12 Note Scale

why are there 12 notes per octave?
There are 12 notes in the common musical scale... but why?

Most music is based on the harmonic series. It is a very simple progression of frequencies which sound good together. For example, let's say a note is played at 1000 Hz. From there, the harmonic series goes up:
  • 1000 Hz
  • 2000 Hz
  • 3000 Hz
  • 4000 Hz
  • 5000 Hz
  • ...
Each of these sounds good with the original frequency, because it is an exact multiple. It always lines up, so it sounds... for lack of a better word... harmonic.

We can also go down instead of up...
  • 1000 Hz
  • 500 Hz
  • 333 Hz
  • 250 Hz
  • 200 Hz
  • ...
Each of these is a fraction of the original, like 1/2, 1/3, 1/4, or 1/5.

And that's pretty much all we need to know to build a musical scale.

Here's what happens if we start at an arbitrary note and then apply the harmonic series. The algorithm used is very simple:
  1. Start with one frequency. Make a dot on the keyboard where that frequency is.
  2. For each harmonic we care about, and each frequency we've looked at so far, do the following:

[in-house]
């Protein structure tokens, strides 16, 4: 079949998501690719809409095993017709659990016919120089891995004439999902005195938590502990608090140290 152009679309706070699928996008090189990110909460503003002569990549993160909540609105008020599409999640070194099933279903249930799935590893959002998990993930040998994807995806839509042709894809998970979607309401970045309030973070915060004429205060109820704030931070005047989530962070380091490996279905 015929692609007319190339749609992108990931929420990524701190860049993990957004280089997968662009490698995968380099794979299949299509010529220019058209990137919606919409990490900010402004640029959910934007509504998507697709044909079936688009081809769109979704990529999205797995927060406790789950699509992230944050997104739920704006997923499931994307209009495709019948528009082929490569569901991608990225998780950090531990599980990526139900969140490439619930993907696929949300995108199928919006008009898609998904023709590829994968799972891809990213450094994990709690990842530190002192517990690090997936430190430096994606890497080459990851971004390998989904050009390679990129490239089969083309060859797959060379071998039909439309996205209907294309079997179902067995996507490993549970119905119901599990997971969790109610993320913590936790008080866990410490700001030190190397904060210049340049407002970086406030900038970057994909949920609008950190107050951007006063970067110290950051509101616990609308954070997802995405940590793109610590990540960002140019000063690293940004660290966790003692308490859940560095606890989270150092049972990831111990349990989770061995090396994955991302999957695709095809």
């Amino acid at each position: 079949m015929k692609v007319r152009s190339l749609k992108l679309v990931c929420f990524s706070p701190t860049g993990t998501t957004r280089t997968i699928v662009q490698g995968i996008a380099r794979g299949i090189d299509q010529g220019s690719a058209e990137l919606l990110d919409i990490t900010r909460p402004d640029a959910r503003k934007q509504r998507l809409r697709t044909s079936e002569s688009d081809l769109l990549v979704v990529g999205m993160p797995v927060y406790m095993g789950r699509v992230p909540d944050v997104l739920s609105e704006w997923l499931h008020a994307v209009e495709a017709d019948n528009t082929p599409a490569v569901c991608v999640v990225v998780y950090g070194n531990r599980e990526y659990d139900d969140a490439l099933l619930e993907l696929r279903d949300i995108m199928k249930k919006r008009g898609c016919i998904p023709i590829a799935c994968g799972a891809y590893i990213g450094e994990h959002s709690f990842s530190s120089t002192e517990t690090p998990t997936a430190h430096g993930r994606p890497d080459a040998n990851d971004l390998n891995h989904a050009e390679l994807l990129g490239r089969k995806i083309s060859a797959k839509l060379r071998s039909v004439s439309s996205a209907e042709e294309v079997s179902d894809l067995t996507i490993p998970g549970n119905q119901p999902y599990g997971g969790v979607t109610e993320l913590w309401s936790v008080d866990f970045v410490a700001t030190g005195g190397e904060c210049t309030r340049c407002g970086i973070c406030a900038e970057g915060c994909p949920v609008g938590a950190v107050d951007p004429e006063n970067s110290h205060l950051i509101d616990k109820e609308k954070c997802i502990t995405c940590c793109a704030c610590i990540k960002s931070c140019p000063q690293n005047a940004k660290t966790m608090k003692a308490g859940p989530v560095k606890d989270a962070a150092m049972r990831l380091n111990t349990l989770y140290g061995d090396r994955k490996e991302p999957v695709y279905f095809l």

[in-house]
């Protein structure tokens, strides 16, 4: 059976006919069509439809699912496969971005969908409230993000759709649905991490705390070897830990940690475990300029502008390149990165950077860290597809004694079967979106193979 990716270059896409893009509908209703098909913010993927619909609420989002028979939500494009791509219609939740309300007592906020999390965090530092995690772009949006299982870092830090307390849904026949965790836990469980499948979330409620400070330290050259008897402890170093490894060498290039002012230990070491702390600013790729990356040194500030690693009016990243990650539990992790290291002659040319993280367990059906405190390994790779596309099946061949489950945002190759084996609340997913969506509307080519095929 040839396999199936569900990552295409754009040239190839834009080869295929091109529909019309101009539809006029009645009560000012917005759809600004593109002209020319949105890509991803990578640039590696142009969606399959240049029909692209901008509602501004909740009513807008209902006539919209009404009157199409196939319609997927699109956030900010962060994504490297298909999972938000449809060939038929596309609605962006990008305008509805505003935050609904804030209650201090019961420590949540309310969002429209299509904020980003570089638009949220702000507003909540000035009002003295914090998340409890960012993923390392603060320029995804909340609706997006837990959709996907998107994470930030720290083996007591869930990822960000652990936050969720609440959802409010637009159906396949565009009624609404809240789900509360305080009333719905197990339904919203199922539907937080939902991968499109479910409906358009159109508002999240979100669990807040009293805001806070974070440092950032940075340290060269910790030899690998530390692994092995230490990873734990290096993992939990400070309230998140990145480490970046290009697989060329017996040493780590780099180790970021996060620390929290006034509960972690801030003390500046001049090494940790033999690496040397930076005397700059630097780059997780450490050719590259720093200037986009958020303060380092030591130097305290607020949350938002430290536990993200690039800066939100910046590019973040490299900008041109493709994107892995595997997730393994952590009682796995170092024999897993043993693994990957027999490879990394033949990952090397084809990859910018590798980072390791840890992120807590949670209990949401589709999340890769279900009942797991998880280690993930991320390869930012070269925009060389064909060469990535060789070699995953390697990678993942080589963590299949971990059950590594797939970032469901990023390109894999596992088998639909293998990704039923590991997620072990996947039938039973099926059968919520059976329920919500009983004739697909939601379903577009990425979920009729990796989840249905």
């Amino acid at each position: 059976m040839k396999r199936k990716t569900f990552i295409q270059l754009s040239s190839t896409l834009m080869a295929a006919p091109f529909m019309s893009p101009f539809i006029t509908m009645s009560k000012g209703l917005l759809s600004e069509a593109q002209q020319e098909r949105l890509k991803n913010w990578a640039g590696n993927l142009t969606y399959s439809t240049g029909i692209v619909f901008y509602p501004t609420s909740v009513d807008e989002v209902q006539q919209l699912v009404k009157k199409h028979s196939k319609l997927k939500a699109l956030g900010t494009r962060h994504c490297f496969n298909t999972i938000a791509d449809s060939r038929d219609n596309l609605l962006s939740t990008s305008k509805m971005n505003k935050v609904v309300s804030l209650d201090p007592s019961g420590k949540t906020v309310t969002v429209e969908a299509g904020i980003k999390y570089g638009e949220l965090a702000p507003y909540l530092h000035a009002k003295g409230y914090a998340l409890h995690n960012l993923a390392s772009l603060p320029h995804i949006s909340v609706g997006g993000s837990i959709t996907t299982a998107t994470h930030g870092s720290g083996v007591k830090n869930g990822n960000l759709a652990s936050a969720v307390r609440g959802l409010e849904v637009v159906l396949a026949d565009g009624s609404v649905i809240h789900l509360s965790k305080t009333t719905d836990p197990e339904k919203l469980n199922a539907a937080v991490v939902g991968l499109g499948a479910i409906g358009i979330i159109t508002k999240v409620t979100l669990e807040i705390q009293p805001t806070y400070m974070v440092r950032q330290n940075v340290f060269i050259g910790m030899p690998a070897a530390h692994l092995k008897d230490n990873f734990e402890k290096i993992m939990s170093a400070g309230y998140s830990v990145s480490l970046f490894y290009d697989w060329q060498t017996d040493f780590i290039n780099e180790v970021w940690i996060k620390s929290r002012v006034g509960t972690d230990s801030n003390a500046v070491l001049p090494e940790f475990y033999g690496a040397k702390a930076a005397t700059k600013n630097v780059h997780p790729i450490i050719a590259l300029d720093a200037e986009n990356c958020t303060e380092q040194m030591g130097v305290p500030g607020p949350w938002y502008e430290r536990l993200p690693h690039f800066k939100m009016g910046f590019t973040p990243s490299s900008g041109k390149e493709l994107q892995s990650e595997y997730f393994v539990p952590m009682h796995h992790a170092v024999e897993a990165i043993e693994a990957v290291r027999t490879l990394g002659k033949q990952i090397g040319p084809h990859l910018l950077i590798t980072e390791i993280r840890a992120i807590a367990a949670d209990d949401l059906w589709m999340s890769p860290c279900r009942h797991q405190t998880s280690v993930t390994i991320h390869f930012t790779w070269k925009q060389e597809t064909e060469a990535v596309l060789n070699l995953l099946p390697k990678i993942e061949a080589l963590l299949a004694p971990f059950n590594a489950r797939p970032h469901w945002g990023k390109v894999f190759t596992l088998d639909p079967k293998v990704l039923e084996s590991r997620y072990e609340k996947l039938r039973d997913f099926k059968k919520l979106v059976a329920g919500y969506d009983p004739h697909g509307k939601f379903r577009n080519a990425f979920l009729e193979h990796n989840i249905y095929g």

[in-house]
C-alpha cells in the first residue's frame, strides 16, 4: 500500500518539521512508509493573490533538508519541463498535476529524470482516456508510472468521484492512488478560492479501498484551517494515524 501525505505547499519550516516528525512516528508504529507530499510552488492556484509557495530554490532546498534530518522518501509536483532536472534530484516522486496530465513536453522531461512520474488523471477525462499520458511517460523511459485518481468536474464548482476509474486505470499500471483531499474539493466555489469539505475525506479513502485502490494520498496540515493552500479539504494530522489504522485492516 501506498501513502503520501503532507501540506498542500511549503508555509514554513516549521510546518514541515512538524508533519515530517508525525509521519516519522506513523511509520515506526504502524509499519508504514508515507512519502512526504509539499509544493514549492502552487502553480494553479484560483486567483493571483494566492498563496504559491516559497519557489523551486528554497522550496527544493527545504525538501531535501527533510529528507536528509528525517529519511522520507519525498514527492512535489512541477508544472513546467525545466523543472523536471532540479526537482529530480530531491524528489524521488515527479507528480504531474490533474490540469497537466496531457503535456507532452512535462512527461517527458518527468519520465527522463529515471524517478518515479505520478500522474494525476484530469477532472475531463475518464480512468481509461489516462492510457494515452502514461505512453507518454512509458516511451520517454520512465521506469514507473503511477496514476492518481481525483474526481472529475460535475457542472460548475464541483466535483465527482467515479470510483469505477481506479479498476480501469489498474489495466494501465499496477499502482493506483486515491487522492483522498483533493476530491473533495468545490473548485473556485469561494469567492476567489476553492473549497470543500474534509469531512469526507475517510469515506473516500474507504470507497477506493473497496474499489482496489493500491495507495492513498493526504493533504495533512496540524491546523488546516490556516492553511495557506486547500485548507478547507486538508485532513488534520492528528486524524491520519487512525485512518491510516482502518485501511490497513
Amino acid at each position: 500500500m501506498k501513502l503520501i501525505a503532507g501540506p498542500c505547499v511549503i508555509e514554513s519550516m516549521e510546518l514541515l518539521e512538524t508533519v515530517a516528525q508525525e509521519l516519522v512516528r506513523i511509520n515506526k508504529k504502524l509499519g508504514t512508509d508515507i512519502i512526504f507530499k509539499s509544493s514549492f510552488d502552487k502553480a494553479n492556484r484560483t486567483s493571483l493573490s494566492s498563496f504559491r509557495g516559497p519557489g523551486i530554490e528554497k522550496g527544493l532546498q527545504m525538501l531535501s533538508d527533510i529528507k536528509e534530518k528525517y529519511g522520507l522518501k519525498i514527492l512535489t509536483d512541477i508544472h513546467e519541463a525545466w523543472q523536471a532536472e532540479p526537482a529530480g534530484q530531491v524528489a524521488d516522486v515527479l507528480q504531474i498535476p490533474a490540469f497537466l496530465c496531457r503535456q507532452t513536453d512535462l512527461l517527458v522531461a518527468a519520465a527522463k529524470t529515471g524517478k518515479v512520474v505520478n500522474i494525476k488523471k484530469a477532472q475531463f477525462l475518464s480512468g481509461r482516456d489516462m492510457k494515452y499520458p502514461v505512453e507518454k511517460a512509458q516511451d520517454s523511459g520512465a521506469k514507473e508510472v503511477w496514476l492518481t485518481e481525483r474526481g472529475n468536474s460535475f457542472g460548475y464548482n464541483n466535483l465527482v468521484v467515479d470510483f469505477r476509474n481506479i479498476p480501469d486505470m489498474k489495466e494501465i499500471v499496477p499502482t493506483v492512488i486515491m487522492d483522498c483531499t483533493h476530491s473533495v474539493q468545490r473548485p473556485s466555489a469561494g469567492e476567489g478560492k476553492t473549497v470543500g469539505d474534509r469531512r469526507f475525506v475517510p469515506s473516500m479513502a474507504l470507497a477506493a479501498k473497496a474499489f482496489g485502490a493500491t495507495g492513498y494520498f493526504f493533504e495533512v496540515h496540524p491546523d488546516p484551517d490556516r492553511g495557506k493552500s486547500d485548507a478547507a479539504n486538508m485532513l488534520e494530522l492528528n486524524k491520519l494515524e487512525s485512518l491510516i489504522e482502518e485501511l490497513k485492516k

1. Multiply or divide that frequency by a simple number, like 2 or 3 or 1/2 or 1/3.
    2. Make a dot on the keyboard where that frequency would be.
    3. Add this frequency to the list, then move down one row and go back for another iteration.
After repeating a few times, we should end up with a bunch of dots where perfect ratios are. These are ratios like 1, 2, 3, 4, 3/2, 5/2, 4/3, 5/3, and so on. They all have a simple relationship to the original note, so they all line up nicely when played at the same time.

Here's how it looks when we only use "1" as a ratio. There's only one note:
(each dot is one iteration, going from top to bottom)

If we add in another harmonic, the ratios are 1/2, 1, and 2.
This gives us the original frequency plus all the different octaves. notes-2-12.png

Add one more harmonic, and the ratios are 1/3, 1/2, 1, 2, and 3.

At first it gives us just the original note, the octaves, and the extra note in a "power chord" like what people play in heavy metal. That's 7 half-steps up from the original tone. But after enough iterations, these ratios produce 12 different clusters of frequencies. notes-3-12.png

Add one more harmonic, and the ratios are 1/4, 1/3, 1/2, 1, 2, 3, and 4.

This converges to the same results as last time, but it takes fewer iterations to get there. At the end, the numbers land in 12 different clusters. This is why the common scale has 12 notes per octave.

In general, the higher up the dots on a given key go, the more harmonic it sounds when played together with middle C. The lower the dots start, the more dissonant it sounds compared to middle C.